Options for Social Security Reform
GAO-05-649R: Published: May 6, 2005. Publicly Released: May 6, 2005.
This report provides a list of the various options available to reform the Social Security program. It includes a table that lists a wide range of provisions that various proposals have used in some form. In addition, there is a list of such proposals, all of which have been scored by the Social Security Administration's Office of the Chief Actuary (SSA/OCACT). Our list of provisions is intended to be generic and conceptual in nature. The list attempts to reflect, in general terms, all provisions that have appeared in SSA-scored proposals in the past few years. For each generic provision, a variety of approaches and parameters could be applied and have been proposed. For example, provisions to raise the retirement age take a variety of forms, including simply speeding up the currently scheduled increase from age 65 to 67, increasing the full retirement age to 68 or 70, indexing the retirement age to improvements in longevity, and even combinations of these. All of these variations have been consolidated into one general provision for increasing the retirement age. The table also briefly discusses each reform option in general terms according to GAO's framework for evaluating Social Security reform proposals, which is described below. Our observations draw on GAO's extensive body of work evaluating various aspects of Social Security reform.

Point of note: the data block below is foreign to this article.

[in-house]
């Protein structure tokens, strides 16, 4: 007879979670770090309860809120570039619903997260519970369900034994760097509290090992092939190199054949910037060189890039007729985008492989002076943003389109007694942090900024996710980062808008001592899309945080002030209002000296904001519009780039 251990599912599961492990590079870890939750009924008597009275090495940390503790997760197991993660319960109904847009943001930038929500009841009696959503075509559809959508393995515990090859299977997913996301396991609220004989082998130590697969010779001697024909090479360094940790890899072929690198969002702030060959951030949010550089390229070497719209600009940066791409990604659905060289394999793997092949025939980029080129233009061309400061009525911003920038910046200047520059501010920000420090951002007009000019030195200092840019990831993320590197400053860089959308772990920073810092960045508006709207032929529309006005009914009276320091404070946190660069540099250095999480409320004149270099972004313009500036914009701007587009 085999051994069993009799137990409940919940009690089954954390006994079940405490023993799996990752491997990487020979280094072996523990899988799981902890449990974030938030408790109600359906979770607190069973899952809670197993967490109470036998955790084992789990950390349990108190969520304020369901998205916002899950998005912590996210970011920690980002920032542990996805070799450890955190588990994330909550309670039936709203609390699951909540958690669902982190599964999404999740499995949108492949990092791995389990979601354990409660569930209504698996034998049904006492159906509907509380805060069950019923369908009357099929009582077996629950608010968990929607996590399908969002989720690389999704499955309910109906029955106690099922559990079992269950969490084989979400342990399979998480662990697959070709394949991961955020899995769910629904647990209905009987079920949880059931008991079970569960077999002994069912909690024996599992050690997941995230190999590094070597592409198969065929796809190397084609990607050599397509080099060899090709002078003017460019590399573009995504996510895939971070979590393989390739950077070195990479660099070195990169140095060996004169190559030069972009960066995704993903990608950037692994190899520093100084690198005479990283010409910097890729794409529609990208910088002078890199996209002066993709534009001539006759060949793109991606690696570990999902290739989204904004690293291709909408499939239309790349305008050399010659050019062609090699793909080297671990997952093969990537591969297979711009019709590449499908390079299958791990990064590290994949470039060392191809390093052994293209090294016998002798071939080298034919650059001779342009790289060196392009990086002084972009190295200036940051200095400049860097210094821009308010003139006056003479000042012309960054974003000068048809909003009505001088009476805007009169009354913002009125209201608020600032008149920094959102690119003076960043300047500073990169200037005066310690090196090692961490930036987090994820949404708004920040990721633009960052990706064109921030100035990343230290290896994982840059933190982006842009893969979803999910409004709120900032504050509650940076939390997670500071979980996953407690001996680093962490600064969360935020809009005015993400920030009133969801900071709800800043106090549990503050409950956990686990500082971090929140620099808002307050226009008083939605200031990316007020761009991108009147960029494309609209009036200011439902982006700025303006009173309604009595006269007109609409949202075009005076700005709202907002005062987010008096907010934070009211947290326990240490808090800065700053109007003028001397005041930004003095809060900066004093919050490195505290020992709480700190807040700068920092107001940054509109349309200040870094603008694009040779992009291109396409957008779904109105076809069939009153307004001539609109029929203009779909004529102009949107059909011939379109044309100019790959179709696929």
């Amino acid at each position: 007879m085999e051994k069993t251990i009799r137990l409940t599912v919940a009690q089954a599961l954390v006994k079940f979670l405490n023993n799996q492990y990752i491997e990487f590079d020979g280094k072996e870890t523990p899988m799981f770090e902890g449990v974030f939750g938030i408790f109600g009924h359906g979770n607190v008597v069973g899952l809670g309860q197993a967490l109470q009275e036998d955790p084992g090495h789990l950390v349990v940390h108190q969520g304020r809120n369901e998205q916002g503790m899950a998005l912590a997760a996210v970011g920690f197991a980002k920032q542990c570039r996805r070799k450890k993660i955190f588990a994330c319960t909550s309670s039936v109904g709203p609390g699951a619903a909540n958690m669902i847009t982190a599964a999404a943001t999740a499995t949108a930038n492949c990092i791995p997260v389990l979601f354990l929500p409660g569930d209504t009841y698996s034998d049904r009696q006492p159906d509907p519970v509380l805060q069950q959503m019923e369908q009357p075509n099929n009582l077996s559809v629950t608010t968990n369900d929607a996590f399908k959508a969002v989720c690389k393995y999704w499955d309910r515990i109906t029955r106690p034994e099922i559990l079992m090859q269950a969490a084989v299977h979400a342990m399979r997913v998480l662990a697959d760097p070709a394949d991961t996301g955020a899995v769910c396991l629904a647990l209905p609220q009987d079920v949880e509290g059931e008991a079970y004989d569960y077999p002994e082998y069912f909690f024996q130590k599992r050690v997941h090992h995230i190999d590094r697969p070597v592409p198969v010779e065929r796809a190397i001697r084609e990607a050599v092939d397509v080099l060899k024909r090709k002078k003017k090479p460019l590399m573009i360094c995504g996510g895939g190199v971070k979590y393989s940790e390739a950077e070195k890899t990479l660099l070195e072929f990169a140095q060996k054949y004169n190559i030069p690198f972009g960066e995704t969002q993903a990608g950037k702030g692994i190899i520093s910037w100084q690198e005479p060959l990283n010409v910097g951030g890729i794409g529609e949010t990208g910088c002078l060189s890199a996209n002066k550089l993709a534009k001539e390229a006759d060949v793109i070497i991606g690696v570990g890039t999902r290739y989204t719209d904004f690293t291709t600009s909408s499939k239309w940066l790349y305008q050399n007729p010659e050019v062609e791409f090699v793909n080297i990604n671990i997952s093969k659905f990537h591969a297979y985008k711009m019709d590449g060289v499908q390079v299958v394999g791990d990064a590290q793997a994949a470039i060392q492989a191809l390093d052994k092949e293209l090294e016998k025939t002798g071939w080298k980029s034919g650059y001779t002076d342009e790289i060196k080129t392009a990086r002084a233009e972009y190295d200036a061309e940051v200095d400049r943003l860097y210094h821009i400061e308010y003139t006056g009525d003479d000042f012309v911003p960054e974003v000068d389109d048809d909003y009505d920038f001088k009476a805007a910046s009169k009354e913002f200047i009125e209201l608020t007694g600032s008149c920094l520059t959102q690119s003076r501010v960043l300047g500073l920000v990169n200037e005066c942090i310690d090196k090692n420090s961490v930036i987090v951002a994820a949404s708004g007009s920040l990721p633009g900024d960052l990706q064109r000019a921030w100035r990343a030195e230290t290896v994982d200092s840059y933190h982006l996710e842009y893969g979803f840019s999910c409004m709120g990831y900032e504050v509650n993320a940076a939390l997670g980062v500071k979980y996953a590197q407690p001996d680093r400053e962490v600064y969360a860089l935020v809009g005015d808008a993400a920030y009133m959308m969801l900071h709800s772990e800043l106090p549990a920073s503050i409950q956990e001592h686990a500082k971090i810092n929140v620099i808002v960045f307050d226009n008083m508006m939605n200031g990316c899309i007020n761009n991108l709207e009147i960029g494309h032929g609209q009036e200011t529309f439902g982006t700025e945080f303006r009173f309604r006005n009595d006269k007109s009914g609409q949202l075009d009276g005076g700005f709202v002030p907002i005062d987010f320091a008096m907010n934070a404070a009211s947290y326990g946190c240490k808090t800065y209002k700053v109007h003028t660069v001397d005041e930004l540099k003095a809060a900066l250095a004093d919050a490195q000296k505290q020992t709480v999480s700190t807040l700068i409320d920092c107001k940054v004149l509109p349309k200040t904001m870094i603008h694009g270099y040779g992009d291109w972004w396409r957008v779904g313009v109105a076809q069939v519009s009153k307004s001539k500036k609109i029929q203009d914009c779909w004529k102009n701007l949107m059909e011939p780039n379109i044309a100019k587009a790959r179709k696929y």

GAO's framework for evaluating reform proposals considers not only solvency but other aspects of the program as well. Specifically, the framework uses three basic criteria: the extent to which a proposal achieves sustainable solvency and how it would affect the economy, including overall savings rates, and the federal budget; the relative balance struck between the goals of individual equity (rates of return on individual contributions) and income adequacy (level and certainty of benefits); and how readily a proposal could be implemented, administered, and explained to the public. The weight that different policy makers may place on different criteria will vary, depending on how they value different attributes. For example, if policy makers determine that offering individual choice and control is a primary concern, then a reform proposal emphasizing individual equity considerations might be preferred. Alternatively, if policy makers determine that benefit certainty and security are of primary concern, then reform proposals that stress adequacy and sustainable solvency might be preferred. As the Congress fashions a comprehensive proposal, however, it will ultimately have to consider the relative importance it places on each of these criteria.